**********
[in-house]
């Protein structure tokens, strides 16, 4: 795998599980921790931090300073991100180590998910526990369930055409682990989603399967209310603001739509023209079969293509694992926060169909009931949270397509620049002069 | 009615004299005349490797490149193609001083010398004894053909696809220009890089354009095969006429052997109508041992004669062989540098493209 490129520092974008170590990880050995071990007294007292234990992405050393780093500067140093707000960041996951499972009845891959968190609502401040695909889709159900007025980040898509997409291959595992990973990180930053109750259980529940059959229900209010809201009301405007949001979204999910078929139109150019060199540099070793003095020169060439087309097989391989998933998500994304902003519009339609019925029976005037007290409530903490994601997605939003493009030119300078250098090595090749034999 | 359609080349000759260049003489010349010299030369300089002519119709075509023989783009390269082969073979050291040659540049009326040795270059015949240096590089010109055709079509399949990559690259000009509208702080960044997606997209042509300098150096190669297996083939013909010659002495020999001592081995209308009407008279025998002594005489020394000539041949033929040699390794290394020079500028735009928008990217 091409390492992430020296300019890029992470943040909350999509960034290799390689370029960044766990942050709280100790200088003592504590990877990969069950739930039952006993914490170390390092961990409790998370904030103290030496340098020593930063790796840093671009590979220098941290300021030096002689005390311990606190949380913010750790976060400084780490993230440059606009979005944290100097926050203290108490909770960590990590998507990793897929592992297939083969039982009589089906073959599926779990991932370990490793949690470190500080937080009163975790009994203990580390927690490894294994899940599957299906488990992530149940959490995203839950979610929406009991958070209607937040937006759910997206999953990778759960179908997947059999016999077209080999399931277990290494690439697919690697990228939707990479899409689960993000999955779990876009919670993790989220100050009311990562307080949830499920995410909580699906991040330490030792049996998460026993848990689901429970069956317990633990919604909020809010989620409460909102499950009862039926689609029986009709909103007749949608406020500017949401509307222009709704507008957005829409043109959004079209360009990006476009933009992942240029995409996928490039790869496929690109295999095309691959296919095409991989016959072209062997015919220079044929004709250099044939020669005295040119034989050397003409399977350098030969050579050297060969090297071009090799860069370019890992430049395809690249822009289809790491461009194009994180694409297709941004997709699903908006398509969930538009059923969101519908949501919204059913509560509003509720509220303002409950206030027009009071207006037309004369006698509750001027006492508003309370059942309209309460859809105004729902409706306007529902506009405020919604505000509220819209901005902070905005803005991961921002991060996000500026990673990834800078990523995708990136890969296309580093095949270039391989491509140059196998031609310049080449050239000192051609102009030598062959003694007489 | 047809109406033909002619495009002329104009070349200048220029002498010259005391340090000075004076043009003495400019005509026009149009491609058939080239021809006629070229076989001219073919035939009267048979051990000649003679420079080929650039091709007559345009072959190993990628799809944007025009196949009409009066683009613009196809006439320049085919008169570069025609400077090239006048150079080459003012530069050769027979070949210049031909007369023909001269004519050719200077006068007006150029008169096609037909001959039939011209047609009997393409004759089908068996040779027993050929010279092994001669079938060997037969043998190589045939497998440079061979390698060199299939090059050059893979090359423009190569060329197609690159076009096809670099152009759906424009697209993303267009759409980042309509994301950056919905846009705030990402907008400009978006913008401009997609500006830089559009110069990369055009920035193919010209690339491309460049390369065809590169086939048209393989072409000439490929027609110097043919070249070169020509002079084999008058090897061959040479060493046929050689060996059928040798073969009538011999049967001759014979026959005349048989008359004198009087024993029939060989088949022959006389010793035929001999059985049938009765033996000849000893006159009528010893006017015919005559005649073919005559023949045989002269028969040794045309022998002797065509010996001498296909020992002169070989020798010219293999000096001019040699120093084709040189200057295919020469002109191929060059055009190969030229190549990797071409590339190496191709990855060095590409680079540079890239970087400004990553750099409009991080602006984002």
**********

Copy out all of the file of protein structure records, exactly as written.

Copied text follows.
[in-house]
């Protein structure tokens, strides 16, 4: 795998599980921790931090300073991100180590998910526990369930055409682990989603399967209310603001739509023209079969293509694992926060169909009931949270397509620049002069 | 009615004299005349490797490149193609001083010398004894053909696809220009890089354009095969006429052997109508041992004669062989540098493209 490129520092974008170590990880050995071990007294007292234990992405050393780093500067140093707000960041996951499972009845891959968190609502401040695909889709159900007025980040898509997409291959595992990973990180930053109750259980529940059959229900209010809201009301405007949001979204999910078929139109150019060199540099070793003095020169060439087309097989391989998933998500994304902003519009339609019925029976005037007290409530903490994601997605939003493009030119300078250098090595090749034999 | 359609080349000759260049003489010349010299030369300089002519119709075509023989783009390269082969073979050291040659540049009326040795270059015949240096590089010109055709079509399949990559690259000009509208702080960044997606997209042509300098150096190669297996083939013909010659002495020999001592081995209308009407008279025998002594005489020394000539041949033929040699390794290394020079500028735009928008990217 091409390492992430020296300019890029992470943040909350999509960034290799390689370029960044766990942050709280100790200088003592504590990877990969069950739930039952006993914490170390390092961990409790998370904030103290030496340098020593930063790796840093671009590979220098941290300021030096002689005390311990606190949380913010750790976060400084780490993230440059606009979005944290100097926050203290108490909770960590990590998507990793897929592992297939083969039982009589089906073959599926779990991932370990490793949690470190500080937080009163975790009994203990580390927690490894294994899940599957299906488990992530149940959490995203839950979610929406009991958070209607937040937006759910997206999953990778759960179908997947059999016999077209080999399931277990290494690439697919690697990228939707990479899409689960993000999955779990876009919670993790989220100050009311990562307080949830499920995410909580699906991040330490030792049996998460026993848990689901429970069956317990633990919604909020809010989620409460909102499950009862039926689609029986009709909103007749949608406020500017949401509307222009709704507008957005829409043109959004079209360009990006476009933009992942240029995409996928490039790869496929690109295999095309691959296919095409991989016959072209062997015919220079044929004709250099044939020669005295040119034989050397003409399977350098030969050579050297060969090297071009090799860069370019890992430049395809690249822009289809790491461009194009994180694409297709941004997709699903908006398509969930538009059923969101519908949501919204059913509560509003509720509220303002409950206030027009009071207006037309004369006698509750001027006492508003309370059942309209309460859809105004729902409706306007529902506009405020919604505000509220819209901005902070905005803005991961921002991060996000500026990673990834800078990523995708990136890969296309580093095949270039391989491509140059196998031609310049080449050239000192051609102009030598062959003694007489 | 047809109406033909002619495009002329104009070349200048220029002498010259005391340090000075004076043009003495400019005509026009149009491609058939080239021809006629070229076989001219073919035939009267048979051990000649003679420079080929650039091709007559345009072959190993990628799809944007025009196949009409009066683009613009196809006439320049085919008169570069025609400077090239006048150079080459003012530069050769027979070949210049031909007369023909001269004519050719200077006068007006150029008169096609037909001959039939011209047609009997393409004759089908068996040779027993050929010279092994001669079938060997037969043998190589045939497998440079061979390698060199299939090059050059893979090359423009190569060329197609690159076009096809670099152009759906424009697209993303267009759409980042309509994301950056919905846009705030990402907008400009978006913008401009997609500006830089559009110069990369055009920035193919010209690339491309460049390369065809590169086939048209393989072409000439490929027609110097043919070249070169020509002079084999008058090897061959040479060493046929050689060996059928040798073969009538011999049967001759014979026959005349048989008359004198009087024993029939060989088949022959006389010793035929001999059985049938009765033996000849000893006159009528010893006017015919005559005649073919005559023949045989002269028969040794045309022998002797065509010996001498296909020992002169070989020798010219293999000096001019040699120093084709040189200057295919020469002109191929060059055009190969030229190549990797071409590339190496191709990855060095590409680079540079890239970087400004990553750099409009991080602006984002």